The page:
A similar idea is to have kids read the GABB, "Great American Bathroom Book" which has a concise 2 page synopsis of great literature. You may be able to find that at Amazon. They don't have pictures, and it's meant for adults, so the reading level is more challenging.
Again, you don't get the vocabulary or the "ear" for literature, but you do get the story line.
Hope that helps!
Labels: Younger Students
>>>>One mother asked if it was better homeschoolers to take the SAT or the ACT.<<<<
I have heard that some colleges require the "optional essay" from the ACT. I would encourage her to use the test she scores better on - the SAT - but also make sure she does the essay on the exam. Some homeschoolers do have "just mommy grades" and do well. For those people, colleges use their SAT and ACT scores as external documentation of learning. If you have distance learning classes AND test scores AND homeschool grades, then you're doing more than enough. In my opinion, she will not be at a disadvantage at all. In fact, she will have the advantage! Way to go, Mom!
Labels: High School Tests
If you are asking about undergraduate schools, make sure you compare their graduate school admission rates. One local school has a medical or law school admission rate of 100%. (Seattle Pacific University - but I can't remember if that's their medical or law school statistic.) Once you find a school you are interested in, then find that statistic in a college comparison book (US News and World Report has one, but so does Peterson's, and Kaplan. You can usually find them in the library reference section.) The graduate school admission rate can imply how well students are prepared academically in general, can suggest how well the are advised by academic advisers, and may tell you how much help they get in applying for graduate schools.
>>> Here's her schedule, tell me what would you do? At co-op she takes volleyball, speech, creative writing, newsletter, Peacemakers (the teacher is going through the book sort of like a Bible Study). She has a speech due at least every 2 weeks and for creative writing she is working on a novel and she has to critique everyone else's writing every week. She has to turn in all her revisions every week to her creative writing teacher. This is very time consuming, but she loves it a lot.>>>>>
My Response: PE is important, but speech, creative writing, and newsletter are all 3 basically an English credit. English credits that are requiring a lot of work. It's OK to have too many of one kind of high school credit (good in fact) but it has to be balanced with the need for other subjects.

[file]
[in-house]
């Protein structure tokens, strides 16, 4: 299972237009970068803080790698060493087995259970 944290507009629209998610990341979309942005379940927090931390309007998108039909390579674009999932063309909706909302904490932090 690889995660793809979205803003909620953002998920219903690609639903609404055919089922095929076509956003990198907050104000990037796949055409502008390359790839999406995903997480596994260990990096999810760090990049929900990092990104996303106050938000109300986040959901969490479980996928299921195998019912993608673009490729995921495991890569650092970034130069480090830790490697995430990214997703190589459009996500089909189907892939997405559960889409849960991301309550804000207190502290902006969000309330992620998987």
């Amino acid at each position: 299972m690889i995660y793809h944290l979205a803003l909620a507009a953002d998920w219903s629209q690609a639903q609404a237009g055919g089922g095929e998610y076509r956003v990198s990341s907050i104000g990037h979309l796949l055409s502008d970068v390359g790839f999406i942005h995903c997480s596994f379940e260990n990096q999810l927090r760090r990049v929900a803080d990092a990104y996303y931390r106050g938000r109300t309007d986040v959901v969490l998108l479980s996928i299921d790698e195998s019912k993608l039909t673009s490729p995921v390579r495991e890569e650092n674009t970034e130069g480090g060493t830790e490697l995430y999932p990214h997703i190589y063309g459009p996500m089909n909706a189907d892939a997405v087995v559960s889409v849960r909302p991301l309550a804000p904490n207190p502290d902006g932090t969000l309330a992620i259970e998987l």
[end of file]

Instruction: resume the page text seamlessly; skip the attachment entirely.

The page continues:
>>>> Tuesday: Community college: she leaves the house about 10:30 am and returns home about 1:00 pm. She is taking Spanish there 2 days a week.<<<
Spanish is good, and colleges usually require 2-3 years of foreign language. But community colleges pack one year of high school foreign language into just 4-5 months of school! That makes it three times as much work as a high school class. Again, that's do-able, but you have to make sure she balances that with her other subjects.
>>>>> Wednesday: Volunteer work: She works with a local ministry which does after-school kids clubs. This group is so awesome, they go into the public schools and reach out to the kids with the gospel. <<<<
Being a group leader is huge. Doing volunteer work is huge. Plus if she likes it and can continue with it, that will be great. That sounds like a great area of specialization for her.
>>> In addition to the classes she takes at co-op and cc, she is doing SL400, Civics, plus their literature and Bible programs. There are a LOT of writing assignments involved with SL and I am trying to only assign one or two a week, but she isn't even getting those done>>>>
I would eliminate all writing from all components of the Sonlight program. One year Alex asked for SL 10 for Christmas, and I gave it to him, and he read it for fun. (Passed a CLEP exam even!) You don't have to do all the assignments, just take what works from it. She is obviously getting enough writing elsewhere. Does she enjoy the reading? IF so, I would just have her read, and maybe speak to you for a few minutes about the book she reads. Because her program is so thick with writing already, you might even consider eliminating some of the reading material in the SL program. The only thing she "needs" from that Sonlight is the Civics. All the English and Bible are repeats.
>>>She is also doing Apologia's Human Anatomy and Physiology course, but she is so far behind it's ridiculous. I don't even feel I can give her a credit for it at this point.<<<